I played with a Casio fx9860 today



#35

We talked about this calc in the forum a few months back. Looks like it's available commercially now, as I just spotted it in my local Staples. $99, so about par with the non-clam-shell version.

I have to admit, it's really engaging. The screen is crystal clear solid; no shadows whatsoever, dark black characters and it almost looks like a Sony PrintScreen (or whatever those eBook things are called) in terms of clarity. In some respects, I think they have room to dial up the resolution, as it was SO clear that at times it seemed too blocky.

Anyhow, it seems to function a lot like a TI-8x model, with some cool features and usability enhancements. The light is a nice touch, for those late night under-the-blanket study sessions. ;-) The clam shell is very cool, although a bit thick. It opens easily, closes nicely and makes the calc very nice to hold.

I know nothing about Casio calc programmability, but it did have a PRGM function and put me into something resembling a text editor. Not sure what to do there, but it was kinda neat.

Anyone know anything more about this thing? Good, bad? Interesting, boring?

thanks,
bruce


#36

Seems to be available in Europe for some time already. You find a detailed picture here. No idea about practical merits, because I do hate Casio's soft keys and their "strange" user interface (of course, it's maybe strange only for people not used to it ;-)


#37

And the on-screen menu keys look ugly and defective.

I think they were meant to look 'modern' or what,

but the cutout just looks defective IMHO.

Raymond

#38

Quote:
(of course, it's maybe strange only for people not used to it ;-)

When you are discussing "strange" try to remember how "strange" RPN is to the rest of the calculating world. Entering an equation is a little like the old children's book "Inside, outside, upside down."

#39

Quote:
... I do hate Casio's soft keys...

Walter, Güten tag my friend. The word "hate" is a very harsh word, do you not agree. Yes, Casio is not HP, but to be perfectly honest, I like the rubber/soft keys for some reason. I'm not sure why. Then again, I like computer keyboards that click too, so call me odd I guess.

Take care my friend.


#40

Vincze, I think you'll find there are lots of us who prefer the clicky, tactile-feel keyboards. I am using one right now. When it finally goes bad, I don't know where I'll get another one (affordably).


#41

Pckeyboard.com makes the old IBM PC style keyboard. (They are the factory where the IBM keyboards were made.) I love the clickity, mechanical key press and the tactile feel it provides. All of my non-laptop computers use either their keyboards or actual IBM PC keyboards.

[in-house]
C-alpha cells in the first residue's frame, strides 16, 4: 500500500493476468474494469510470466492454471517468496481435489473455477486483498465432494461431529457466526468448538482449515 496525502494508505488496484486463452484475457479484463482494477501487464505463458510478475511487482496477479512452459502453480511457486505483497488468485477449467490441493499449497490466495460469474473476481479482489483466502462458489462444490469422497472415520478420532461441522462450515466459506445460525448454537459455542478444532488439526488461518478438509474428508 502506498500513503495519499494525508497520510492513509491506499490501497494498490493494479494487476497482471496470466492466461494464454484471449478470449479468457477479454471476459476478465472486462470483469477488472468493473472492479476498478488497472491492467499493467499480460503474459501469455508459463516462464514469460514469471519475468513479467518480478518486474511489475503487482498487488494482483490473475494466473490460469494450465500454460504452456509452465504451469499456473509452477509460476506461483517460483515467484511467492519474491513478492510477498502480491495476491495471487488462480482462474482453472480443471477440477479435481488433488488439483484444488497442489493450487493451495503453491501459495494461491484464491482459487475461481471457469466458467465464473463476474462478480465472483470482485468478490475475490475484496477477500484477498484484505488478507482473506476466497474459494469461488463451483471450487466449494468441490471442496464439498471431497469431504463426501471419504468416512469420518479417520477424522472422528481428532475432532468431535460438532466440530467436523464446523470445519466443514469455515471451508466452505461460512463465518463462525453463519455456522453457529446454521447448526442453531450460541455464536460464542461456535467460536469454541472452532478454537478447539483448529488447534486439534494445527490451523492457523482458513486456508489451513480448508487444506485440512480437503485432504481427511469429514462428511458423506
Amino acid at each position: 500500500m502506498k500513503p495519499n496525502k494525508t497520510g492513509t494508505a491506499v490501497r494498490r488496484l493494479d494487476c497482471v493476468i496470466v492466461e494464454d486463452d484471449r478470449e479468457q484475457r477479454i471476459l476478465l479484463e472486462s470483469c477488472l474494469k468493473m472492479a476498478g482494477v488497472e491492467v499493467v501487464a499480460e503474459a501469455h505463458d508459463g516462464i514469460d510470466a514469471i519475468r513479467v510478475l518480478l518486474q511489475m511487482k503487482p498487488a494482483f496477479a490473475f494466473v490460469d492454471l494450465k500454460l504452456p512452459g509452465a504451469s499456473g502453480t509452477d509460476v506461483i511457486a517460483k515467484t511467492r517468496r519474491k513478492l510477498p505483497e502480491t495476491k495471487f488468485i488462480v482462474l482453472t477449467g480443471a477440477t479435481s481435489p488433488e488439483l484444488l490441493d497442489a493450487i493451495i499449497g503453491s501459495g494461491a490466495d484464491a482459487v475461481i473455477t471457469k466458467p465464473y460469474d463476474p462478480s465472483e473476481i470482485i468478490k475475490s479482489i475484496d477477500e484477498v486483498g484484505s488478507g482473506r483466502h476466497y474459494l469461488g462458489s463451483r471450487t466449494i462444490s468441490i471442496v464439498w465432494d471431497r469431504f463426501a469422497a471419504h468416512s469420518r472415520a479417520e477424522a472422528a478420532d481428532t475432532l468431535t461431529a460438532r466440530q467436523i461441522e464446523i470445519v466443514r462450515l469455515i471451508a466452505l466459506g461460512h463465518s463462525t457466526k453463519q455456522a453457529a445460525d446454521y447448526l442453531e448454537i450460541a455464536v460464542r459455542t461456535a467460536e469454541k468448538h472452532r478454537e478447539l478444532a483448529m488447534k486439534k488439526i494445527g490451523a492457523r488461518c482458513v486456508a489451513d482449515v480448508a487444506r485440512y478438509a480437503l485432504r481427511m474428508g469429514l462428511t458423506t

#42

Quote:
I love the clickity, mechanical key press and the tactile feel it provides. All of my non-laptop computers use either their keyboards or actual IBM PC keyboards.

I love that, too. The IBM PC/AT keyboard is the best ever made - I have 4 of them, one on every PC (and some times plugged into my laptop via a USB adapter). And, they have the function keys on the left, where they belong, so that I can do more, more quickly, with WordPerfect for DOS!! Your hands never leave the keyboard. I can select, cut, and paste a column in WP for DOS before a Windows user can even begin to get his mouse moving!

#43

The FX-9860G uses a Basic like formula programming language. This programming model was used at the first time by the FX-7000G and FX-4000P both from 1985. In later models Casio added some instructions for structured programming. In addition a C Cross Compiler is available. If you are interested in some examples, have a look here.

An important difference to the previous non CAS models is the hardware. Instead of a 8-bit proprietary CPU a Hitachi/Renesas SH3 CPU @ 20 MHz (up to 80 MHz by software) is used, thats make the FX-9860G very fast.

The FX-9860G Slim reminds me to the FX-7500G from 1988.


#44

Wow, very interesting! That is one really fast calc. I can see that it beat almost everything out there in each sub-category. I was pleasantly surprised to see that the HP-50g held its own throughout each group too. Go HP! :-)

Sadly, I'm sure the HP-35s will come out near the bottom -- man, the more I play with this thing, the slower it seems...

thanks,
bruce


#45

Ah, well, I think the 35s was designed with different objectives in mind than a 50g. Some are obvious, like being $60, and I guess the use of a less powerful processor and simpler circuit design may in practice translate out to be a bit slower.

#46

im fairly pleased with the CPU performace of the 50g for my cross developments and regard it as a hardware platform. when using hpgcc, im switching off the "slow" mode to get the full speed. presumably the slow mode is also off for normal use - or is the machine underclocked by default. if so that could be interesting.